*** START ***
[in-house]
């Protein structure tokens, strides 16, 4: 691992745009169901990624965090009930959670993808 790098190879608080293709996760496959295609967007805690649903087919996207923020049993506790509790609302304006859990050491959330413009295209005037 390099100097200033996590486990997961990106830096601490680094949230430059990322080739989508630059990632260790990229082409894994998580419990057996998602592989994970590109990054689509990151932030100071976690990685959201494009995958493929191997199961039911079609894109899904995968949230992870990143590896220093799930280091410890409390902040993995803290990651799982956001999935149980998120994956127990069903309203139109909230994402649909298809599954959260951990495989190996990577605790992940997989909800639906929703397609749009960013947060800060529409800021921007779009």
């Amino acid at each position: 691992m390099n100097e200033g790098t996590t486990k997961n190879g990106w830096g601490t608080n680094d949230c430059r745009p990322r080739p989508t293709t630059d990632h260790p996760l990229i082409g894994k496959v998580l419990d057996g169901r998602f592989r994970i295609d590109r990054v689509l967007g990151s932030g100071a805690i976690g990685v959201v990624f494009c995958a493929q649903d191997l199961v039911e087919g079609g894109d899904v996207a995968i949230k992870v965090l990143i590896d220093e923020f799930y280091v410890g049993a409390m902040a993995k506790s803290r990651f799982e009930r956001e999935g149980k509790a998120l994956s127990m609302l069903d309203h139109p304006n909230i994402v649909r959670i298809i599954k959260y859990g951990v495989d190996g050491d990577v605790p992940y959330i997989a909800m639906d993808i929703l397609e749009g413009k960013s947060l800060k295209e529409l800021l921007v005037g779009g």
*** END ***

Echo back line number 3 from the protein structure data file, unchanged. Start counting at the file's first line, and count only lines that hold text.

């Amino acid at each position: 691992m390099n100097e200033g790098t996590t486990k997961n190879g990106w830096g601490t608080n680094d949230c430059r745009p990322r080739p989508t293709t630059d990632h260790p996760l990229i082409g894994k496959v998580l419990d057996g169901r998602f592989r994970i295609d590109r990054v689509l967007g990151s932030g100071a805690i976690g990685v959201v990624f494009c995958a493929q649903d191997l199961v039911e087919g079609g894109d899904v996207a995968i949230k992870v965090l990143i590896d220093e923020f799930y280091v410890g049993a409390m902040a993995k506790s803290r990651f799982e009930r956001e999935g149980k509790a998120l994956s127990m609302l069903d309203h139109p304006n909230i994402v649909r959670i298809i599954k959260y859990g951990v495989d190996g050491d990577v605790p992940y959330i997989a909800m639906d993808i929703l397609e749009g413009k960013s947060l800060k295209e529409l800021l921007v005037g779009g």